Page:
I may have mentioned that I had to rebuild my desktop computer and replace my notebook/laptop/whatever they’re called this year computer.
I try to backup my data regularly. I have a scheduled routine to backup my laptop to one of the large hard drives on the main computer in the house. I also have a separate hard drive especially made for backups that I use about once a month.
Suddenly, with a number of computer based issues staring at me, I get the message on my laptop that the hard drive is full.
Now, I know Windows 8.1.a.(3)—or whatever—is a memory hog. So is Norton 360. And then there’s Office 2013, and I did start my taxes with TurboTax, but c’mon!
I usually have to upgrade the hard drives and RAM in computers, so this was not the biggest surprise, but still… so I ordered a 1 terabyte disk to replace the 500 gigabyte. When it arrived, I turned the computer over, ready to open the little access panel that laptops have so you can replace the hard drive. The one next to the panel to upgrade the memory chips.
It turns out that this major manufacturer* of home and office computers has decided that the consumer really doesn’t need to be able to upgrade. The entire computer must be disassembled; the bottom removed, the keyboard removed, the upper case removed. Therefore, they must expect us to purchase new computers every few months or send the unit out for professional repair.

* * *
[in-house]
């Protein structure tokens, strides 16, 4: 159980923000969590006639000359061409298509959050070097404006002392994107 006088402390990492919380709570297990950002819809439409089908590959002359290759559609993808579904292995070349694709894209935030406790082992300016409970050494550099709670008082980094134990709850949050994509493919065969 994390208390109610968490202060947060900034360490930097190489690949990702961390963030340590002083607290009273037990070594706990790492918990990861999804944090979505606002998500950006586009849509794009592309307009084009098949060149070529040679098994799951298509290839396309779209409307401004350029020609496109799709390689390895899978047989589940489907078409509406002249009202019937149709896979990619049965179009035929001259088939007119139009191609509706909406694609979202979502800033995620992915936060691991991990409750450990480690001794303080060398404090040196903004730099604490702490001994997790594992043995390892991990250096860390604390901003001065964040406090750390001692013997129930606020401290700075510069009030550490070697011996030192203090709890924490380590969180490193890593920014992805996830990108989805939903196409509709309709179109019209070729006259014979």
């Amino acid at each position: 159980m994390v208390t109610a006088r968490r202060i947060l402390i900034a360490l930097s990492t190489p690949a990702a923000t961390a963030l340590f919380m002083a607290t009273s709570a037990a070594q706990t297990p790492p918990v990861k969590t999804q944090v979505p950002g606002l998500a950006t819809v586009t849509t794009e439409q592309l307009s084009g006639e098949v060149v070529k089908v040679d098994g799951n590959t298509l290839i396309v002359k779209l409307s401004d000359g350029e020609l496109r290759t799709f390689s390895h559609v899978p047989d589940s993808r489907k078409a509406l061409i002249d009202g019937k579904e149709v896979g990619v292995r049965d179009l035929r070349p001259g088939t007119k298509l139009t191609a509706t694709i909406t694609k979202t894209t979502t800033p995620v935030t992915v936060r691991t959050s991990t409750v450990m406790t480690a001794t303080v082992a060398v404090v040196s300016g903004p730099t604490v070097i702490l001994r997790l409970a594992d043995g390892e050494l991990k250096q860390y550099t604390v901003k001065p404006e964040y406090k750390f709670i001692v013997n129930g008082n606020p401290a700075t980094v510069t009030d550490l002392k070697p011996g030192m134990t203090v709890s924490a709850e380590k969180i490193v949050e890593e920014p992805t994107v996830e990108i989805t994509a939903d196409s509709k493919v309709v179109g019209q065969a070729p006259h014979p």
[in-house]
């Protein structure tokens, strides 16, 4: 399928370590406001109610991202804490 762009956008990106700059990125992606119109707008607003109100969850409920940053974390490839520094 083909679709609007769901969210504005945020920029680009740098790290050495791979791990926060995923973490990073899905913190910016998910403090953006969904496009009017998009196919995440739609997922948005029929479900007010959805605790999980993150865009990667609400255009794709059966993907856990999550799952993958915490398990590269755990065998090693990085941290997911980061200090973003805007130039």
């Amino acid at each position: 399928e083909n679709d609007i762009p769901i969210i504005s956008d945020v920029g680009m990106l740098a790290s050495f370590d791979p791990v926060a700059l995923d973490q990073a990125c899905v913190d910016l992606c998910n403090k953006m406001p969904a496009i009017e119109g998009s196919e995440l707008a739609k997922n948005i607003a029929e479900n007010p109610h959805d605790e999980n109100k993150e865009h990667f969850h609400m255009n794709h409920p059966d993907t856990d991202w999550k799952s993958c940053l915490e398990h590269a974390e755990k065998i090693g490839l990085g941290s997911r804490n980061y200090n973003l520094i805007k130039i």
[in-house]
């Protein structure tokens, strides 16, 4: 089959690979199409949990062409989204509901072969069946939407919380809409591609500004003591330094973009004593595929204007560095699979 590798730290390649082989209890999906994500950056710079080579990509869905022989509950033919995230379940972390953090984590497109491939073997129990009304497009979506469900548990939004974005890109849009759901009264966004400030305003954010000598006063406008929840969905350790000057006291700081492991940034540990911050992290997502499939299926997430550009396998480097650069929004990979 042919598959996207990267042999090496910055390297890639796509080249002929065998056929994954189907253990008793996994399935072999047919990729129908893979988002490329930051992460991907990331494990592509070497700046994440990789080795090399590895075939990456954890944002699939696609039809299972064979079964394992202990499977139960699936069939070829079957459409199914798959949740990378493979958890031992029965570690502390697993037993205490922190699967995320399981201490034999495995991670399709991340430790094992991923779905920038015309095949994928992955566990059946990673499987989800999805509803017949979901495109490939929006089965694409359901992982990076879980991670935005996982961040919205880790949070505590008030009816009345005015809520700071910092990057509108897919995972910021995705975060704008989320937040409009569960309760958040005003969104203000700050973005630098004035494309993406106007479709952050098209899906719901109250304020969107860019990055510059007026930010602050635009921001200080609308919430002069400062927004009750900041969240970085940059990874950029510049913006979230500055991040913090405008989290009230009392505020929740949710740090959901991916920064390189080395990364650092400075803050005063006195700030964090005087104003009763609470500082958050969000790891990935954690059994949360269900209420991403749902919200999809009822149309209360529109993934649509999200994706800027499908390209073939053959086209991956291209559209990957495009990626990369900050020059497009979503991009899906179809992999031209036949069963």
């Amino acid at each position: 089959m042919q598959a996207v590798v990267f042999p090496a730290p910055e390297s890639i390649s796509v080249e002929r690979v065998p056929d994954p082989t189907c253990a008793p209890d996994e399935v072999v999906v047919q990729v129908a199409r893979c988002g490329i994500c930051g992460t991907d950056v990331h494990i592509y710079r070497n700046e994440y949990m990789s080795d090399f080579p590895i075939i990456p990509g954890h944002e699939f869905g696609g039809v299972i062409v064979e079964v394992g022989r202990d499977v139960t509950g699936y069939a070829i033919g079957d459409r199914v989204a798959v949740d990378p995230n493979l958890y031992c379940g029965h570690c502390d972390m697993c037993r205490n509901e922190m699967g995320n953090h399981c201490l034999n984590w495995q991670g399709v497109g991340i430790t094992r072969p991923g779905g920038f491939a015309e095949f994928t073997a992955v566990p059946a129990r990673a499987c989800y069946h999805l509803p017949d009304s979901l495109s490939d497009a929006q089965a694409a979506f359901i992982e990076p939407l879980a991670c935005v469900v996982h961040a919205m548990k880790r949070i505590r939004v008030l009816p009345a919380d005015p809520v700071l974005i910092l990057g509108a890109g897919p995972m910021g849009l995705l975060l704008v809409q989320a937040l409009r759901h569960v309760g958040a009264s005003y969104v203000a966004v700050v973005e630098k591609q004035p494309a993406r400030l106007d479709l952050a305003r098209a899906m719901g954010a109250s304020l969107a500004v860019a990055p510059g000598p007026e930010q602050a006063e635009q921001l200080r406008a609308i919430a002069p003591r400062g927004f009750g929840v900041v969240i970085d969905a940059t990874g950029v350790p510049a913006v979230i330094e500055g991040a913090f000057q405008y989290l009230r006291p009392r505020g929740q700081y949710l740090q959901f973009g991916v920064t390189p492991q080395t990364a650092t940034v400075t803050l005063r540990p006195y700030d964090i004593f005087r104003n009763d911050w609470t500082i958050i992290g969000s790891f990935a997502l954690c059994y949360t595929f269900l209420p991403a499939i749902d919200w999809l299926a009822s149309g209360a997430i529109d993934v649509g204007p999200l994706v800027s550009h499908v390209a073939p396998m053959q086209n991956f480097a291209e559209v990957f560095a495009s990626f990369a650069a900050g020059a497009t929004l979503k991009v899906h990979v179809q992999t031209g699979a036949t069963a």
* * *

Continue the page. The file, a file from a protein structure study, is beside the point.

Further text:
You have got to be kidding me.
I Googled how to disassemble and reassemble the computer and figured that if I had to take the whole thing apart, I might as well expand the RAM as well, so I ordered the memory chips.
When the chips arrived, with my son’s help, we got the computer disassembled, upgraded and reassembled.
Take that you customer hating engineers and bean counters!
Oh, and the reason the hard drive was full so quickly? Remember how I conscientiously backup my data? Well, the special backup drives have a program included; and if you do not have the hard drive connected when it’s time for a backup, it just copies all the data on the C: drive to the (ready for this) C: drive. I erased all these convenient programs and reverted to Windows built in “Backup” program.
*I won’t name the company, but since IBM was known for having signs on the wall saying, “Think,” this company put signs on the wall that said “Invent.” There’s no proof that the signs now say, “Screw the customer.”